Hmmm...I used to work for Testors, and currently work for Bullard. I can tell you personal experience, as well as the formal factory stance.

    First, personal: while good, solid prep work will make the paint job turn out well, the first time you drop it on concrete or bang your helmet against a rafter in an attic, you will chip off the paint, and see the primer coat or the original helmet color. After 4 or 5 fires, it looks ugly. Second, official: plastics and composites (fiberglass, kevlar) are generally chemically resistant. However, exposure to any chemical can change the protective features of the shell. Plastics tend to be more easily damaged by petroleum products (lacquers, thinners, spray paints, etc.) than fiberglass/kevlar. That being said, an aggressive paint may damage the resins that hold the shell together.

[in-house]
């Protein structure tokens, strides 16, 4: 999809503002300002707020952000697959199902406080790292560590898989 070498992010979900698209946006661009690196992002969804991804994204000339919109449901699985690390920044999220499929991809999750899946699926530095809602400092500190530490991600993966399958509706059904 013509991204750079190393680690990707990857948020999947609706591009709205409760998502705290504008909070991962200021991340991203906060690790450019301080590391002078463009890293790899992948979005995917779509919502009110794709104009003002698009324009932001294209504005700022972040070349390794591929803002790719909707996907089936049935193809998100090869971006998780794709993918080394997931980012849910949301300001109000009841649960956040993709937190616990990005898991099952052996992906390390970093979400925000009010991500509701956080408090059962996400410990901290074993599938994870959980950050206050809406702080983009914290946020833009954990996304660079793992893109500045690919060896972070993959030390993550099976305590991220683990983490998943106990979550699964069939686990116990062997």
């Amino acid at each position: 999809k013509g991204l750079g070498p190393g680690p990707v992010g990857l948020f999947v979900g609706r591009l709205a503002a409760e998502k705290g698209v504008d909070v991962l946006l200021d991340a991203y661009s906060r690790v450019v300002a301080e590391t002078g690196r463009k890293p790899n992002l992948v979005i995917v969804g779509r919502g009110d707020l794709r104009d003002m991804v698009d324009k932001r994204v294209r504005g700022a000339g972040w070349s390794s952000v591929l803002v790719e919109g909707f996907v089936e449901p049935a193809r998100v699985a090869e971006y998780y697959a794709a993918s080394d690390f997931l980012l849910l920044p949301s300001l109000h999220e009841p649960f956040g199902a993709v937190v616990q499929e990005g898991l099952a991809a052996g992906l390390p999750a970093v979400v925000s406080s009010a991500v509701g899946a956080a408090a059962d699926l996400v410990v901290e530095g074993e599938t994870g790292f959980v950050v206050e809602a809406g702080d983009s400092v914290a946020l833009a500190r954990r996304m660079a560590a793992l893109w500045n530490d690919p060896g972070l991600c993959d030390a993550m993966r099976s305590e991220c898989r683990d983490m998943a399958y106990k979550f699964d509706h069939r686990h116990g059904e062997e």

Your best bet is to contact your local distributor and ask to buy just a shell; it should cost about 60% (or so) as much as a new helmet, and you can just use your current eagle, hardware, liner, etc.

    Leave a comment:


  • LRFireE135
    replied
    Having second thoughts on re-painting my helmet

    THANKS!!! THANKS ALOT!!!

    My friend just explained the design he had for my helmet. It was going to be an american flag design... Now I'm not so sure I want it.

    Can't you talk to Cairns and ask them about tips for repainting or what you should do. You would think they would be willing to do that since you DID buy a $180 helmet from them.

    And it was gonna look so cool too....

    Leave a comment:


  • N2DFire
    replied
    I'm not even going to get into the debate of wether you should or should not paint your helmet. That's for you to decide.

    However if you decide to paint it, I have a few suggestions for you.

    Originally posted by Fire304 I've used a special plastic paint that was both sticky to plastic and very flexible in racing RC models, stuff held up real well and was sprayed on the inside of clear plastic bodies so it could not haze the plastic.